In the next few days I will move into what will be the fifteenth house that I call home. This includes one residence that I can’t remember at all as I was very young at the time but I have no reason to doubt those that tell me that I definitely lived there.
When you have lived in that many houses it gets to the point where a new place is not really a new home, it’s just a place in which you are currently based. But what is a home and is it important?
Homes should have some kind of permanence about them and privacy. It should be a place you can come back to, not matter how far and how long you’ve been away. It should also be a place where you can close the door and take respite from the outside world. There may be at various stages in your life be one, two or three places that you call home but any number higher than that and it can become a little difficult to really call it a home.
There’s a whole generation of people now who permanently share with other adults and move every year or two and for more and more of us, a home to call our own seems unlikely to ever happen.
It would be nice to have a place of mine because I want a place where I can do what I want. It would be nice to sit around in my underwear and play computer games. I’m not saying I would (though I definitely would) but it would nice to have the option. Oh sure, I can put on some shorts BUT WHY SHOULD I!? I’m 30 years old and it has become increasingly likely that I may never have a place of my own.
It seems a wrong that we expect people to not have a home, it’s like a family and job; it’s a right. Maybe it’s impossible to guarantee it for everybody but we should make it available to as many as a possible.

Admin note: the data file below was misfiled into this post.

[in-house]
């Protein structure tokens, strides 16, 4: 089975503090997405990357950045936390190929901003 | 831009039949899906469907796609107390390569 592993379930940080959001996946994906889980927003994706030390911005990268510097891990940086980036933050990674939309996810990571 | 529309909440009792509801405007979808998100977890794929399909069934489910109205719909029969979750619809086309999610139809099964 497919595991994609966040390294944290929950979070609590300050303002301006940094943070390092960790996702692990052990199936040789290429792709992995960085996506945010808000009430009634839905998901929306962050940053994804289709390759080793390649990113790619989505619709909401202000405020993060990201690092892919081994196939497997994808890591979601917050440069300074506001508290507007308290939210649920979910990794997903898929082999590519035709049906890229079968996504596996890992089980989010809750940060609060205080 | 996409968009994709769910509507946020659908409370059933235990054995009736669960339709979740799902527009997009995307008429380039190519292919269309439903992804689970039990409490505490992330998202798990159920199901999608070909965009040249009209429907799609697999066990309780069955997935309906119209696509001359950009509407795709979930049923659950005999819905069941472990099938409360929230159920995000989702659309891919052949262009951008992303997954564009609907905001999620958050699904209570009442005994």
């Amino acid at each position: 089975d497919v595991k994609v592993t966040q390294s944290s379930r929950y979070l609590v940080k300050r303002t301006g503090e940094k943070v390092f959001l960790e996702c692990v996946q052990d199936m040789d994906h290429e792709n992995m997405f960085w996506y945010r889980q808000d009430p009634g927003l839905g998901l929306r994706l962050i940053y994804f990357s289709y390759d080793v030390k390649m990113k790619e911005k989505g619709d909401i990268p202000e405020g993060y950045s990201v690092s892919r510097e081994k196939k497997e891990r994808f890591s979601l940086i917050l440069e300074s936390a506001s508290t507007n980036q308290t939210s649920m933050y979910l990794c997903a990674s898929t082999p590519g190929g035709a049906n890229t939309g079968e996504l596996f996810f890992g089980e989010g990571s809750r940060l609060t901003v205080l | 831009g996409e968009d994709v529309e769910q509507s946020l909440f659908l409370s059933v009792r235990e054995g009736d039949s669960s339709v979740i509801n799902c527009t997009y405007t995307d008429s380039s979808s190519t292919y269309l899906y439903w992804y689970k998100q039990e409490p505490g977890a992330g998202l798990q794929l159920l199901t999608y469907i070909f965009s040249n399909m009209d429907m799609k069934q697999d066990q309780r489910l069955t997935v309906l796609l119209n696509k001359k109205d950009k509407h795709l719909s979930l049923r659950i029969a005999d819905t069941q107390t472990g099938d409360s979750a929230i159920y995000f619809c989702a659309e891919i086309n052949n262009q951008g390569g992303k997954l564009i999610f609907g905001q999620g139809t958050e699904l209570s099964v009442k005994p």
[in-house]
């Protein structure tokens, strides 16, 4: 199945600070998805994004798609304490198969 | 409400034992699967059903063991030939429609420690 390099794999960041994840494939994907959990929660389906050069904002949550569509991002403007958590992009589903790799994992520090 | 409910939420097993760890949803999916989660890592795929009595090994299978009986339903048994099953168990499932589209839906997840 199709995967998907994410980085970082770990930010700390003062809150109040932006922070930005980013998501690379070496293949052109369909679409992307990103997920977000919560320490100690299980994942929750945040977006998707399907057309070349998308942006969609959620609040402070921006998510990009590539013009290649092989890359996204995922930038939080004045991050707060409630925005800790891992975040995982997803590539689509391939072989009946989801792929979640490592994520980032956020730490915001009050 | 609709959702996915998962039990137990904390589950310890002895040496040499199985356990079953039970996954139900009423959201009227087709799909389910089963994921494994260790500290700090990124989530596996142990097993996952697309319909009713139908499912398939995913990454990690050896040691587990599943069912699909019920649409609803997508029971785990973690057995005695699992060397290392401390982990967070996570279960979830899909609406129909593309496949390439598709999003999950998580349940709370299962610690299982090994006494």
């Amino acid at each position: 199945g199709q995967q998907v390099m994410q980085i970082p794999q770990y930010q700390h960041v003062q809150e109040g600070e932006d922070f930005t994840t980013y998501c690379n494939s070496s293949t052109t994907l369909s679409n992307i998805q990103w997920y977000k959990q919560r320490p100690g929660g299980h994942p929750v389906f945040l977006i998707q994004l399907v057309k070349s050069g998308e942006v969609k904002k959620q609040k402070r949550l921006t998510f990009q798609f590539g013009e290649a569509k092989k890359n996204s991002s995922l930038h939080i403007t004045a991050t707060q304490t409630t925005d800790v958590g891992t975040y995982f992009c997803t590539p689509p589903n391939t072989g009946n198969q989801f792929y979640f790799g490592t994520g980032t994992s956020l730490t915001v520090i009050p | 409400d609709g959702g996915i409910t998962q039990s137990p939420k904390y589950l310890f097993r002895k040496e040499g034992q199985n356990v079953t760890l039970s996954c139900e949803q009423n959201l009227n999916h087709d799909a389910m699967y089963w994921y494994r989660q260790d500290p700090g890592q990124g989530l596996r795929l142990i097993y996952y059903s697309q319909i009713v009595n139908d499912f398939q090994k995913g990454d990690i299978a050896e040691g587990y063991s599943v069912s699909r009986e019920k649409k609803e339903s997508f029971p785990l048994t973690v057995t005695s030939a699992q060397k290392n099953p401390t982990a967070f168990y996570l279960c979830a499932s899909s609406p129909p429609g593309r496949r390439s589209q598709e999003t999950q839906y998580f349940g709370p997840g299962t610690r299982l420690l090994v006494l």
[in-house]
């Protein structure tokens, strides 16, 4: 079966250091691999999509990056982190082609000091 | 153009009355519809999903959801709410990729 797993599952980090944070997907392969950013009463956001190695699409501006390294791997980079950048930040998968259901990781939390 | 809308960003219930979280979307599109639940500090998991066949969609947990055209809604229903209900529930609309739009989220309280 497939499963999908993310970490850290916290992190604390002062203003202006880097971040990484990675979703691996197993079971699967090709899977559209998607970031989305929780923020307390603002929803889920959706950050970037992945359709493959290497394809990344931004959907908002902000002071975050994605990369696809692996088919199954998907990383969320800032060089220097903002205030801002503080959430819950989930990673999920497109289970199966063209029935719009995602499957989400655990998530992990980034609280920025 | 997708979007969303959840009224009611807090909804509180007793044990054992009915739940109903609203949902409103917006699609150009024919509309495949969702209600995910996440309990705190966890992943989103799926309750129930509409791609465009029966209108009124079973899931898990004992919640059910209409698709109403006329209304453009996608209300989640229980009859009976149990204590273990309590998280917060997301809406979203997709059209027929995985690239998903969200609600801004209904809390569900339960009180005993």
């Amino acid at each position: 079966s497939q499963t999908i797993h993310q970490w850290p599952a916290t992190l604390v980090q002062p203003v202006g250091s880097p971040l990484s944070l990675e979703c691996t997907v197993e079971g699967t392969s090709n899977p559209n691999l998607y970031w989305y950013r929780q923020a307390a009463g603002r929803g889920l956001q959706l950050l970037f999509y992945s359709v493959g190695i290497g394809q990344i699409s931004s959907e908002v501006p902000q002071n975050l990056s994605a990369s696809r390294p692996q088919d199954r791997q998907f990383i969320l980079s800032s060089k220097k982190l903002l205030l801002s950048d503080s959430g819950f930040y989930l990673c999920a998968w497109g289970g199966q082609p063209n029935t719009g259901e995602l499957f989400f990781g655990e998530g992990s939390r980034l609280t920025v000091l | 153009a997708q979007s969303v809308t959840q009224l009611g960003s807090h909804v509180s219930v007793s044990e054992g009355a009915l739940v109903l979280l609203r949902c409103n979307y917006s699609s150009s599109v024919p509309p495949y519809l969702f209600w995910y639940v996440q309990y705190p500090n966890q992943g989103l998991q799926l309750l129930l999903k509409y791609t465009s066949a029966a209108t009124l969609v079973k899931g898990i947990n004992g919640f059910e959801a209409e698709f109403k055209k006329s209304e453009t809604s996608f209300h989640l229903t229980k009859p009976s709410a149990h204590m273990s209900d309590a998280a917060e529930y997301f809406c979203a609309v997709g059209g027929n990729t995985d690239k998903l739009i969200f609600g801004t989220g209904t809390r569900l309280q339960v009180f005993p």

When you think about it, it’s a little weird that so many people these days have to share a house with strangers. I’ve lived with some great housemates and some not so great housemates (and I know that I would be in the latter category for many of the people that I’ve lived with) but I want a place that isn’t a house but a home because it’s just right that everyone, everywhere has one place in this often complete-bastard-of- a-world that they can call their own.
We may share to choose with a loved one or with our offspring (not that they mutually exclusive) but that’s not really the same as having to share with people because of financial necessity.
I used to love my bedrooms) when I was a kid. I thought it was the greatest place in the world. I had my books, toys and eventually computer games and I could engage in all these activities from my bed! But it was also a place of refugee, somewhere safe for when growing up and life got a little too difficult.
Now I move from place to place usually every 12 months although my current abode got into semi-permanent status with me being there for 23 months.
It’s not that not owning a place bothers, it would be nice but hey, a lot of things would be nice. The thought of spending all my money on a mortgage so I can own it in 40 years time doesn’t really appeal to me. I also don’t really see the point of scraping and struggling to get my own home only to finally relax and look about my own place only to realise that I can’t go out because I’ve got no money.
I’ve worked out that I’ve now lived with just over 50 people. That’s loads and now I can’t even remember a lot of their names and am certainly not in contact with more than 10 of them and half of those I’m related to.
Why has a society have we not made cheap affordable housing a major priority? Instead we now have a situation where people think they are rich because they have an expensive house. Great, sell it and you can have loads of money and no home. We have a housing marker which is about keeping people off the housing ladder, and it has to keep people off the housing ladder if it’s all about making those who are on the ladder even richer.
I’ve learnt a lot through living in so many places and with so many people. I’ve learnt to wash-up and to not mind other people not washing-up – there are more important things in life. I’ve learnt to get along with people and that I would really like a place of my own.
I’ve also learnt that this generation is becoming increasingly shafted.